Date of Award
Doctor of Philosophy (PhD)
Aeronautics and Astronautics
Steven F. Son
Steven F. Son
Committee Member 1
John S. Bolton
Committee Member 2
Lori J. Groven
Committee Member 3
Jeffrey F. Rhoads
In this work, the ability to use high frequency mechanical excitation to generate significant heating within plastic bonded explosives, as well as single energetic particles embedded within a viscoelastic binder, is studied. In this work, the fundamental mechanisms associated with the conversion of high-frequency mechanical excitation to heat as applied to these composite energetic systems are thoroughly investigated.
High-frequency contact excitation has been used to generate a significant amount of heat within samples of PBX 9501 and representative inert mock materials. Surface temperature rises on the order of 10 °C were observed at certain frequencies over a range from 50 kHz to 40 MHz at thermal steady state conditions. The mechanical responses of these samples were also measured to explore the connection between the thermal and bulk motion of the samples. It was found that significant heating of the samples near the transducer resonance was driven by the bulk motion of the material while heating observed at higher frequencies were attributed to particle-scale interactions.
To further investigate the interactions occurring at the particle scale, similar excitation was applied to samples of an elastic binder embedded with individual inert or energetic particles. Samples were excited over a range of 100 kHz to 20 MHz, and two distinct frequency regions were observed with separate characteristic heating trends. Through the comparison of the measured surface motion of the sample to the spatial temperature maps of the surface, it was determined that for heating observed in the samples at excitation frequencies above 1 MHz, the heat generation was due viscoelastic effects of the binder near the sample surface. However, at excitation frequencies near the transducer resonance of 215 kHz, it was determined that significant heat was generated at the inclusion and was associated with particle-binder interactions. For these cases of particle associated heating, an analytical heat conduction model was fit to the collected surface temperature data to estimate the heating rates and temperatures associated with the embedded particles.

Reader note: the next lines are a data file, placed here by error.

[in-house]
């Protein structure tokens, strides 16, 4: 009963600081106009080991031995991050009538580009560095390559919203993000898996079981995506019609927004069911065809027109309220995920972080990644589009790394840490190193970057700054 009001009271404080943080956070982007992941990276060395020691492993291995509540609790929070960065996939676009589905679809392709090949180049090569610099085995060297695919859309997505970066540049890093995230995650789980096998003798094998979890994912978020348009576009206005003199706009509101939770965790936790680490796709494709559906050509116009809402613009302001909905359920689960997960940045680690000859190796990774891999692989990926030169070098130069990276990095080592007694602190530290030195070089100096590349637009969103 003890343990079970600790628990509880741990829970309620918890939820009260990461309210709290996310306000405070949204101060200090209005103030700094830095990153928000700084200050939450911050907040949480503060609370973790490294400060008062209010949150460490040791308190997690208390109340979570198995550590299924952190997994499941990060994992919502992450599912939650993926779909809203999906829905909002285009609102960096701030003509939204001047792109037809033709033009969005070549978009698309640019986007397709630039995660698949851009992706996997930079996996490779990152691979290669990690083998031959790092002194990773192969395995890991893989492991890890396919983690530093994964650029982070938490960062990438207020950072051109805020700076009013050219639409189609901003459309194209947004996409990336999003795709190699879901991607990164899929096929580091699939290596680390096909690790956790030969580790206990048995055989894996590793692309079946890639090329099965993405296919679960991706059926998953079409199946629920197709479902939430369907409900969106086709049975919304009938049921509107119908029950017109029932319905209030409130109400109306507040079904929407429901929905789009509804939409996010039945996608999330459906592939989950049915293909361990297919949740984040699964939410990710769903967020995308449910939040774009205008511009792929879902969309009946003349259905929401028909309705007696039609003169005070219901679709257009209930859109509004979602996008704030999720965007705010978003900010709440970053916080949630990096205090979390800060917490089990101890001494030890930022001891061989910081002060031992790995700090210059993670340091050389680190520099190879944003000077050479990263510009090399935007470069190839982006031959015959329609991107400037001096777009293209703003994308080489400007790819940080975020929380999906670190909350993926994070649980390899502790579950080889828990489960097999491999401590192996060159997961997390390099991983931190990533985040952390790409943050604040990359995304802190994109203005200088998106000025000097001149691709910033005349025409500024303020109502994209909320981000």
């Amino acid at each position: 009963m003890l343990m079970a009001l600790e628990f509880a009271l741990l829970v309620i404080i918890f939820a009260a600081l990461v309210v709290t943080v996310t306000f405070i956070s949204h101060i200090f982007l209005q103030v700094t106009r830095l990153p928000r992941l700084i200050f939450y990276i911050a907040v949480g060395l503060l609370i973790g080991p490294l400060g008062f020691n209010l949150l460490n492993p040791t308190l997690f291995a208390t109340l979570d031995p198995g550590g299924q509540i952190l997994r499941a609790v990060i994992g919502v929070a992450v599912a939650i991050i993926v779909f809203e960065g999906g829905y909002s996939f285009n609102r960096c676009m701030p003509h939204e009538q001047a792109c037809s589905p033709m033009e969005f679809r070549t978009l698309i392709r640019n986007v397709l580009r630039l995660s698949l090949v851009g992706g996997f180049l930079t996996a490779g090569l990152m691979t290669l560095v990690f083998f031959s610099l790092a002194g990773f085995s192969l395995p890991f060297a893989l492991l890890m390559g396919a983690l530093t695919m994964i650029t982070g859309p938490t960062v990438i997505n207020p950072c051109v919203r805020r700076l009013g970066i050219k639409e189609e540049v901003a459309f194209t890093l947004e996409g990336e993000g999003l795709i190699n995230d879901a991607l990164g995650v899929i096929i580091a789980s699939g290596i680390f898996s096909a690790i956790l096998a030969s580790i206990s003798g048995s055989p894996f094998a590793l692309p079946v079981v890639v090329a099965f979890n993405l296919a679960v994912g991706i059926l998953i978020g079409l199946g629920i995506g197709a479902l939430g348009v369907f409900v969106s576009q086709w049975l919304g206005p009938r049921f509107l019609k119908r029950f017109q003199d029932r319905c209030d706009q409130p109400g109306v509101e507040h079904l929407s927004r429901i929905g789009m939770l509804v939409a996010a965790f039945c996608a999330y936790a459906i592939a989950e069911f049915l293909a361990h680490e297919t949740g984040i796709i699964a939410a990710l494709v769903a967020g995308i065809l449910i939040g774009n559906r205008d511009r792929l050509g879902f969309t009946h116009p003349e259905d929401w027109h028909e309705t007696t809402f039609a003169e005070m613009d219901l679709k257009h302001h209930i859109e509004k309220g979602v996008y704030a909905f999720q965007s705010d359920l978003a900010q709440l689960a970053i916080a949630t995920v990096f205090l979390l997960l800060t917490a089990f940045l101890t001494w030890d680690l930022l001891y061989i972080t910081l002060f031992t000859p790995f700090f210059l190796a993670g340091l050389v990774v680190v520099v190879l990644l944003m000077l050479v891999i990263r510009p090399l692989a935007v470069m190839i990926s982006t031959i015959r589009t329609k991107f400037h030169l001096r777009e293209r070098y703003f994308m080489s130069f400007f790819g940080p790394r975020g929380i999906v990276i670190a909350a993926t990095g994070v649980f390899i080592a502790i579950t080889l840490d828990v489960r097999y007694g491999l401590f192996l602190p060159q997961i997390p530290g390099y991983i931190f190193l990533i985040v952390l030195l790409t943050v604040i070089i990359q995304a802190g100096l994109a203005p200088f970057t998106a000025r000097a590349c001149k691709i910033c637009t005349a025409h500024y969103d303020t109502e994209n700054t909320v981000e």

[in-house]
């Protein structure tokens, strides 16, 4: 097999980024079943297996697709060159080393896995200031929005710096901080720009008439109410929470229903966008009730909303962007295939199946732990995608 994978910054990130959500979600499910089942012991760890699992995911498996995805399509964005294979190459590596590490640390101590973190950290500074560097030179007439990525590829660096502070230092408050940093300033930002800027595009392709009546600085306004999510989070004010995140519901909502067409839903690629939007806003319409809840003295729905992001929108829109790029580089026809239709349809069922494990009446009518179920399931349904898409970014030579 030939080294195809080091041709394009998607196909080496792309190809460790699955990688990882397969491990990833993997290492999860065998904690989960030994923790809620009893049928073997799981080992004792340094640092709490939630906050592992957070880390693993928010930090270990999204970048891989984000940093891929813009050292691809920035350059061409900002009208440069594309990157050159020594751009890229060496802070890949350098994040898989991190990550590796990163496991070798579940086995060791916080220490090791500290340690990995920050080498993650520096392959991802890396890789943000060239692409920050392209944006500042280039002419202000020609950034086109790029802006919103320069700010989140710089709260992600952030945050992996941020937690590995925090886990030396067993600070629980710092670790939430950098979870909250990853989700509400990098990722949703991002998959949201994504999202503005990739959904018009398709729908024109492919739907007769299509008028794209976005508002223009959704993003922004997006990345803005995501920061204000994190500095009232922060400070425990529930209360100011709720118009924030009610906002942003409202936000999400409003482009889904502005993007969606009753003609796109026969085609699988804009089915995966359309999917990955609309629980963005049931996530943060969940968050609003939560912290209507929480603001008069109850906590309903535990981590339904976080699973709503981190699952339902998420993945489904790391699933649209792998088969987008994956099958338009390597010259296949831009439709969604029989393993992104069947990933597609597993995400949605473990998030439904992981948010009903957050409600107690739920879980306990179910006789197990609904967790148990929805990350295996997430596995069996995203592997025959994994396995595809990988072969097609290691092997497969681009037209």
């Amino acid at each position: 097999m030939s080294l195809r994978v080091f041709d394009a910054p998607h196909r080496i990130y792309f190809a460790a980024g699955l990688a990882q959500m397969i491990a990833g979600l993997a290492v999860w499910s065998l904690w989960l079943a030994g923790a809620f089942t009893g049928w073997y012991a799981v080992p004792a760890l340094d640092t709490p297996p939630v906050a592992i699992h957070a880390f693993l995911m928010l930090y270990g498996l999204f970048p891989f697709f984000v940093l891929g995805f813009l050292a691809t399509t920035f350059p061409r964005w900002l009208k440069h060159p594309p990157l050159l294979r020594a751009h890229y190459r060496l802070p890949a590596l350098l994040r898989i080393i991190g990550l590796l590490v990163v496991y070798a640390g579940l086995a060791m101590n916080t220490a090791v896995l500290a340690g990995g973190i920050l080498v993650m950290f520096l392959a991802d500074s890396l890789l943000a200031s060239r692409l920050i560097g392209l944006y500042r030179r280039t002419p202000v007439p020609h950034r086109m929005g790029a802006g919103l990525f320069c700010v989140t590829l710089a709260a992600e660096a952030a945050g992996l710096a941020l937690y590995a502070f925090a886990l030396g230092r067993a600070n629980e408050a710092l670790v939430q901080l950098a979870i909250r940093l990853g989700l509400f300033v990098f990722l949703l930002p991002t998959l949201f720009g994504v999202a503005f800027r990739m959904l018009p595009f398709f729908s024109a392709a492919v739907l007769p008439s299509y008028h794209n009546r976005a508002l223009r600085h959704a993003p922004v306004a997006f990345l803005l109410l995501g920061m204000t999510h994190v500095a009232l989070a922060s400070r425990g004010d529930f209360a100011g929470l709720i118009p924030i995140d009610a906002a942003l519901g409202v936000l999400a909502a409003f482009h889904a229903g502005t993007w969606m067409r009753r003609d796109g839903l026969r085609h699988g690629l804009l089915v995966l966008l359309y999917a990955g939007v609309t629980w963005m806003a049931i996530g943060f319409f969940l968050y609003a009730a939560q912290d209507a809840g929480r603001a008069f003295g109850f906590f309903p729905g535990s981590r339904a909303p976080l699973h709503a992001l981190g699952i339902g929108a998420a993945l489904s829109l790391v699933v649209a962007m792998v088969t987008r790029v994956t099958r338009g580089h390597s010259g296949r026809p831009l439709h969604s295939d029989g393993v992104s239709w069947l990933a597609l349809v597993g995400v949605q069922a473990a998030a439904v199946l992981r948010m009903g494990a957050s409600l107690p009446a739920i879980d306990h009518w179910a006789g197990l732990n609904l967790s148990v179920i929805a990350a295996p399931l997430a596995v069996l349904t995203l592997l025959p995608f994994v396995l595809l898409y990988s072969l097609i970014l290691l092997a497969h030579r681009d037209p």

To investigate the potential of stress concentrations to generate localized heating near an inclusion due to viscoelastic losses, an analytical solution of the stress and temperature fields caused by wave scattering effects due to a spherical inclusion within a lossy binder was developed. Results indicate that under certain excitation and sample configurations, significant heating can occur due to stress concentrations caused by constructive interference of the waves near the inclusion and temperatures are predicted to approach or exceed realistic decomposition temperatures of various energetic materials. This analysis indicates that significant heating of the embedded particles can be induced without the presence of delamination or voids; however, this phenomenon it thought to mainly be a precursor or driver to more dynamic events associated with debonding between the particle and binder.
Finally, high speed X-ray phase contrast imaging and high speed visible microscopy were used to demonstrate the individual heating mechanisms associated with the heating and subsequent decomposition of an HMX particle within a viscoelastic binder under ultrasonic excitation. Additional analysis of the transient surface temperature of the sample was used to characterize and quantify the heat generation produced from each observed heating mechanism. The results and developed methods presented in this work should prove useful in the understanding of the conversion of mechanical to thermal energy via various mechanisms within composite energetic systems. (Abstract shortened by ProQuest.)
Mares, Jesus O., "Energy localization and heat generation in composite energetic systems under high-frequency mechanical excitation" (2016). Open Access Dissertations. 971.